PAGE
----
Despite Israel"s claim that it had pulled forces from two embattled cities in partial compliance with President Bush"s insistence on an immediate withdrawal from the West Bank, it appeared yesterday that troops and tanks had merely redeployed around Qalqilya and Tulkarem.
Sharon said earlier in the week that Israel would create ""buffer zones"" in the West Bank to prevent suicide bombers and other terrorists from continuing attacks on restaurants, hotels, and other civilian targets in the Jewish state. The campaign, Operation Defensive Shield, was launched after a series of suicide attacks killed scores of Israelis in late March.
Israeli generals insist they need four to eight weeks to kill or capture hundreds of Palestinian fighters loyal to Palestinian leader Yasser Arafat, who remains in his besieged headquarters in Ramallah. The compound is occupied by Israeli commandos except for a few rooms where Arafat has been trapped without electricity or running water since Israeli troops and armor roared into the West Bank on March 29.
Israel"s politicians are anxious to placate the United States, the country"s most important ally and largest provider of foreign aid. But Sharon, a hard-nosed former general, has indicated that he believes Israeli lives will be at risk if the government pushes the military into an early pullout.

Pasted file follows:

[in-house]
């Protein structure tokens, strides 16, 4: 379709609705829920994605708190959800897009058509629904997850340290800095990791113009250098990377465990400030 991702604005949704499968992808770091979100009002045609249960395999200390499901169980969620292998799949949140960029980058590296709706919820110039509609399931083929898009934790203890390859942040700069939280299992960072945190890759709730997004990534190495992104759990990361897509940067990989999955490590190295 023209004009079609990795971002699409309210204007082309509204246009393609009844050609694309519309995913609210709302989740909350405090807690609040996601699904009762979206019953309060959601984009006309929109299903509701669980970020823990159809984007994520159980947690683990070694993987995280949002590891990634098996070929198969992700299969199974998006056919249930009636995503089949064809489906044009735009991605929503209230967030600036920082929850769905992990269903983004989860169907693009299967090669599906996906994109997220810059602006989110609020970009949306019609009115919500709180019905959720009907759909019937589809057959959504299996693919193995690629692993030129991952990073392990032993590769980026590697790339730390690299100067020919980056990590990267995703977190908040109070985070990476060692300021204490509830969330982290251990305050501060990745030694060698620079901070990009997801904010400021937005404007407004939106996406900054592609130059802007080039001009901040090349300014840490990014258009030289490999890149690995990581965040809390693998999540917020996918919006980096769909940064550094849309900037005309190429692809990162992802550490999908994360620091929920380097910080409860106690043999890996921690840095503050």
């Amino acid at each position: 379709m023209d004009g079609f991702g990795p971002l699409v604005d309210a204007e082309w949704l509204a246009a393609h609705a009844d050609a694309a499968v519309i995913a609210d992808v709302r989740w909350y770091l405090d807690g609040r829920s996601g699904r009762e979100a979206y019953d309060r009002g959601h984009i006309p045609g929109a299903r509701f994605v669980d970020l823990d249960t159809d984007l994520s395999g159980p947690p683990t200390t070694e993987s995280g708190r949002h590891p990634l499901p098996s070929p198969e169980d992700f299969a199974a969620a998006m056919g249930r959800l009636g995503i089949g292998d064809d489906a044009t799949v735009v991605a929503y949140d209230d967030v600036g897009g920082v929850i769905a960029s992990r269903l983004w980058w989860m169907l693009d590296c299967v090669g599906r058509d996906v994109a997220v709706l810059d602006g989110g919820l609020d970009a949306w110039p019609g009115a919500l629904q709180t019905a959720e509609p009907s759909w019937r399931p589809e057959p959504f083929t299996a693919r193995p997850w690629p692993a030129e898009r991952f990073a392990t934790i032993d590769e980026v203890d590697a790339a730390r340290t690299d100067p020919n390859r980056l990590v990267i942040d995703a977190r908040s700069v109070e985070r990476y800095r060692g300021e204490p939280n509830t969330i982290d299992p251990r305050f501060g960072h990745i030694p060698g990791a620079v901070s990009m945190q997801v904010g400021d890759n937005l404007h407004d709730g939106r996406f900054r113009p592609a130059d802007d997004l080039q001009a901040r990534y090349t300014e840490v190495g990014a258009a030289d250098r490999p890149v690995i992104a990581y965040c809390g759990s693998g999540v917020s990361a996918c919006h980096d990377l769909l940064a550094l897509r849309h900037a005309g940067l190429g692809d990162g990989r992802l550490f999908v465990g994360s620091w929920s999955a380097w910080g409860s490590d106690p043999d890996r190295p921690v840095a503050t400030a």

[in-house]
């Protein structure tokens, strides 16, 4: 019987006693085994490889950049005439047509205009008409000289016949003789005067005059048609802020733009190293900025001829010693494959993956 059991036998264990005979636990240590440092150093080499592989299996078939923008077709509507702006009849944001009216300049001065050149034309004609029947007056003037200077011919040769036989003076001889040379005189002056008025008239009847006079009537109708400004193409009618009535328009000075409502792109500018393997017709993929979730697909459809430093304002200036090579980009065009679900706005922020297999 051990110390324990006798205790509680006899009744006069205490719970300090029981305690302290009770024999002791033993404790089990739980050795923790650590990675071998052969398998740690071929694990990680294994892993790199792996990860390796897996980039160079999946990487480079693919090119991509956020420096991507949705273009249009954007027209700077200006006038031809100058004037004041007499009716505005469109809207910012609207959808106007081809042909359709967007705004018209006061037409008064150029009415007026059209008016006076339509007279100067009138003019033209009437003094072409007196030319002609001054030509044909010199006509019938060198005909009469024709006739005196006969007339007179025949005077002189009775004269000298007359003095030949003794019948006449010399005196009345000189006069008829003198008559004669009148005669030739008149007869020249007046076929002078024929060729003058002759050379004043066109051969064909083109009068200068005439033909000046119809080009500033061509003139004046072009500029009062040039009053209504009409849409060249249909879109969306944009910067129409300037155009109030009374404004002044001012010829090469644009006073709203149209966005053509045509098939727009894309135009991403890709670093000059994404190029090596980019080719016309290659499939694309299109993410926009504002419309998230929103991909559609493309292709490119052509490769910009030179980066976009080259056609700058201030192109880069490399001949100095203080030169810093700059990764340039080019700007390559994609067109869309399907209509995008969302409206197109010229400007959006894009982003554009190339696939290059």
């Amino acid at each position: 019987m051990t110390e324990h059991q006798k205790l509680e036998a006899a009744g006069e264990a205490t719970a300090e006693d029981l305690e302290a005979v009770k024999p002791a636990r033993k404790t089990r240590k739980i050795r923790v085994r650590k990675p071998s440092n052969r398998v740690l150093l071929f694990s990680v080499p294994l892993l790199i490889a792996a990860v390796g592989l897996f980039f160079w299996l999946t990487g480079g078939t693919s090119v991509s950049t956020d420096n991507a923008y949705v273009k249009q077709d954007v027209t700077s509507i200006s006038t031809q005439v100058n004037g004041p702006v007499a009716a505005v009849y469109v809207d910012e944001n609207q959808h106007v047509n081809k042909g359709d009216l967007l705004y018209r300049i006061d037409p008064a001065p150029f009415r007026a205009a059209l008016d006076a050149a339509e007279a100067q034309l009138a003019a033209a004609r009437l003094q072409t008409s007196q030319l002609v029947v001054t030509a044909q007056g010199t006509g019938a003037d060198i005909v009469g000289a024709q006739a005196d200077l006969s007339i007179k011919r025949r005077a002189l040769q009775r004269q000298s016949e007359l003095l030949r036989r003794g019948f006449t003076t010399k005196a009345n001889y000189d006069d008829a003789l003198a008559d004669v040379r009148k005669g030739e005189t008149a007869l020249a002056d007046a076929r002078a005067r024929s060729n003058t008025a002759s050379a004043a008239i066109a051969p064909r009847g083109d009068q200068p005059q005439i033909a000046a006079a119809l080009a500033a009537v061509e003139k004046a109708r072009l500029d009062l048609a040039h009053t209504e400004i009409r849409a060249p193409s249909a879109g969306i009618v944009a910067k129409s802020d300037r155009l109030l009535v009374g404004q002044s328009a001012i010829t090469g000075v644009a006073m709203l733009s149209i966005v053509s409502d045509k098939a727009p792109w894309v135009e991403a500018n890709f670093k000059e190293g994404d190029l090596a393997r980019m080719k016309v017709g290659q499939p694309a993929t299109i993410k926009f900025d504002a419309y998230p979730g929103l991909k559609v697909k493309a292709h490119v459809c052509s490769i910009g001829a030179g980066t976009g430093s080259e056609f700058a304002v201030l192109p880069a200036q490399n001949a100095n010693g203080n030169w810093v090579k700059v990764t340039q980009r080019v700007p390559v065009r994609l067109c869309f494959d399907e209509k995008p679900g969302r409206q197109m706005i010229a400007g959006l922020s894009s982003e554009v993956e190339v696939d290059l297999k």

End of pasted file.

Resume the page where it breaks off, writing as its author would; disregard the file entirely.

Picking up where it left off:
The offensive actually widened yesterday as Israeli soldiers raided the town of Dura, south of Hebron, engaging Palestinian gunmen in a short but fierce firefight.
Israeli intelligence officers also rounded up males between the ages of 15 and 40 for questioning, as has been done in other parts of the West Bank. In all, more than 1,500 Palestinians, including what Israel says are 500 ""hard-core"" terrorists, have been arrested during a sweep that has drawn international condemnation.
In Nablus, meanwhile, the whipcrack of gunfire echoed through ruined streets as a battle for control of the city"s ancient Casbah, or old quarter, entered its sixth day. Helicopters shedding flares - meant to decoy shoulder-fired antiaircraft missiles - thudded overhead while Israeli battle tanks and armored personnel carriers ripped through the heavily damaged city center.
Hunched Palestinian fighters could be seen scurrying from postion to position, and small-arms fire was occasionally drowned by heavy machine-gun bursts from Israeli tanks and troop carriers.
A reporter from the Globe and two British journalists, traveling in a car plainly marked as a press vehicle, were fired upon by Israeli troops, the rounds hitting close overhead. A French television cameraman was shot in the throat several blocks away; it was unclear who had fired.
Except for combatants, the streets of Nablus were eerily empty, torn by tank treads. The facades of buildings showed heavy damage. The Israeli advance into the city occurred so rapidly and with so little warning that few people had a chance to escape. Families have huddled in their homes, praying for an end to the fighting.
""People have had to bury the dead in their gardens,"" said Hader Quqa, an elderly candy maker trapped in his home with his wife, daughter, and son.
""We have plenty of candy to eat and tea to wash it down, but nothing else,"" he said. ""We cannot even go out for food. The Israelis go by with bullhorns saying, `Anyone who leans out the window, we will shoot. Anyone who shows a face, we will shoot."""
This story ran on page A1 of the Boston Globe on 4/10/2002.
© Copyright 2002 Globe Newspaper Company.